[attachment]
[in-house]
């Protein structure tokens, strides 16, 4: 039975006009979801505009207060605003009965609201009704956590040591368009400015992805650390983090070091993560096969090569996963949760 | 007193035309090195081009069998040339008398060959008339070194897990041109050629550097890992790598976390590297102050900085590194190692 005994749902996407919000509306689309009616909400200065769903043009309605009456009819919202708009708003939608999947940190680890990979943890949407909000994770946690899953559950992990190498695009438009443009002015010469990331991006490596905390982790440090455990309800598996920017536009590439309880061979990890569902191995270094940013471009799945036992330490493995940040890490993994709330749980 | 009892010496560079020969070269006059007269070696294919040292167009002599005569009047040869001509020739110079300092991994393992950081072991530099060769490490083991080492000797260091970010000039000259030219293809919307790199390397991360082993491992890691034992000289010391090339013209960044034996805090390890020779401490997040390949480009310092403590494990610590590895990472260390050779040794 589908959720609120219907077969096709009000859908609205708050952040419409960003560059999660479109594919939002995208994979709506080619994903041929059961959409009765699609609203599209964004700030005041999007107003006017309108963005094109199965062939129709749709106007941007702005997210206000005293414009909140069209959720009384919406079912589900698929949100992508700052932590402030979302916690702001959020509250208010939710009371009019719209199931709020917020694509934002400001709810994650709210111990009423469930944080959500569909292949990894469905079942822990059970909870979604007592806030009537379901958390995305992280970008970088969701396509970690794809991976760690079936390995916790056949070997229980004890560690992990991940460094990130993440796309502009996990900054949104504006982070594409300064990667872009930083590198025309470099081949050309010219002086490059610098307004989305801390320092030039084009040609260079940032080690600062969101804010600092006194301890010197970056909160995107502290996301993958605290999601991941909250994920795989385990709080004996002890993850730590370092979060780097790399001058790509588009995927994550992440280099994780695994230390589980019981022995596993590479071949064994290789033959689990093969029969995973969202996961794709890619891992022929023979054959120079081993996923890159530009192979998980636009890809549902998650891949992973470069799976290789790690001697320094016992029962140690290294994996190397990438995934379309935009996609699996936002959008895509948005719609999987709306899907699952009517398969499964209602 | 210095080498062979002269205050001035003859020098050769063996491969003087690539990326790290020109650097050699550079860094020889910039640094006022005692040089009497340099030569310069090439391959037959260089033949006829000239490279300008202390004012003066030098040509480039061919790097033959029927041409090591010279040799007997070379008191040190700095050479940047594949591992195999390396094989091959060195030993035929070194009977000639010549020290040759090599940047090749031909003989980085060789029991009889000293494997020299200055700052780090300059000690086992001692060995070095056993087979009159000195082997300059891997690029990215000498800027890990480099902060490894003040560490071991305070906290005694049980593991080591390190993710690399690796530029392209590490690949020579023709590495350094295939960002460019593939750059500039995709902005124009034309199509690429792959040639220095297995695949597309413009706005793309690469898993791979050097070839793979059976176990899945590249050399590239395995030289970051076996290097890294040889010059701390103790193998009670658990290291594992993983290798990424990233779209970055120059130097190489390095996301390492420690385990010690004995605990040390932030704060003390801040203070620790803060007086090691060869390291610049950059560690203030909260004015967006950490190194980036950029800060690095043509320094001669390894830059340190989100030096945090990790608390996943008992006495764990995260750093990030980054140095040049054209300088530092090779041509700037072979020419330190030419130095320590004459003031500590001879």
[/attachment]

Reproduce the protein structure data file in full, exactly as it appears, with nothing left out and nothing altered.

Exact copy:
[in-house]
């Protein structure tokens, strides 16, 4: 039975006009979801505009207060605003009965609201009704956590040591368009400015992805650390983090070091993560096969090569996963949760 | 007193035309090195081009069998040339008398060959008339070194897990041109050629550097890992790598976390590297102050900085590194190692 005994749902996407919000509306689309009616909400200065769903043009309605009456009819919202708009708003939608999947940190680890990979943890949407909000994770946690899953559950992990190498695009438009443009002015010469990331991006490596905390982790440090455990309800598996920017536009590439309880061979990890569902191995270094940013471009799945036992330490493995940040890490993994709330749980 | 009892010496560079020969070269006059007269070696294919040292167009002599005569009047040869001509020739110079300092991994393992950081072991530099060769490490083991080492000797260091970010000039000259030219293809919307790199390397991360082993491992890691034992000289010391090339013209960044034996805090390890020779401490997040390949480009310092403590494990610590590895990472260390050779040794 589908959720609120219907077969096709009000859908609205708050952040419409960003560059999660479109594919939002995208994979709506080619994903041929059961959409009765699609609203599209964004700030005041999007107003006017309108963005094109199965062939129709749709106007941007702005997210206000005293414009909140069209959720009384919406079912589900698929949100992508700052932590402030979302916690702001959020509250208010939710009371009019719209199931709020917020694509934002400001709810994650709210111990009423469930944080959500569909292949990894469905079942822990059970909870979604007592806030009537379901958390995305992280970008970088969701396509970690794809991976760690079936390995916790056949070997229980004890560690992990991940460094990130993440796309502009996990900054949104504006982070594409300064990667872009930083590198025309470099081949050309010219002086490059610098307004989305801390320092030039084009040609260079940032080690600062969101804010600092006194301890010197970056909160995107502290996301993958605290999601991941909250994920795989385990709080004996002890993850730590370092979060780097790399001058790509588009995927994550992440280099994780695994230390589980019981022995596993590479071949064994290789033959689990093969029969995973969202996961794709890619891992022929023979054959120079081993996923890159530009192979998980636009890809549902998650891949992973470069799976290789790690001697320094016992029962140690290294994996190397990438995934379309935009996609699996936002959008895509948005719609999987709306899907699952009517398969499964209602 | 210095080498062979002269205050001035003859020098050769063996491969003087690539990326790290020109650097050699550079860094020889910039640094006022005692040089009497340099030569310069090439391959037959260089033949006829000239490279300008202390004012003066030098040509480039061919790097033959029927041409090591010279040799007997070379008191040190700095050479940047594949591992195999390396094989091959060195030993035929070194009977000639010549020290040759090599940047090749031909003989980085060789029991009889000293494997020299200055700052780090300059000690086992001692060995070095056993087979009159000195082997300059891997690029990215000498800027890990480099902060490894003040560490071991305070906290005694049980593991080591390190993710690399690796530029392209590490690949020579023709590495350094295939960002460019593939750059500039995709902005124009034309199509690429792959040639220095297995695949597309413009706005793309690469898993791979050097070839793979059976176990899945590249050399590239395995030289970051076996290097890294040889010059701390103790193998009670658990290291594992993983290798990424990233779209970055120059130097190489390095996301390492420690385990010690004995605990040390932030704060003390801040203070620790803060007086090691060869390291610049950059560690203030909260004015967006950490190194980036950029800060690095043509320094001669390894830059340190989100030096945090990790608390996943008992006495764990995260750093990030980054140095040049054209300088530092090779041509700037072979020419330190030419130095320590004459003031500590001879």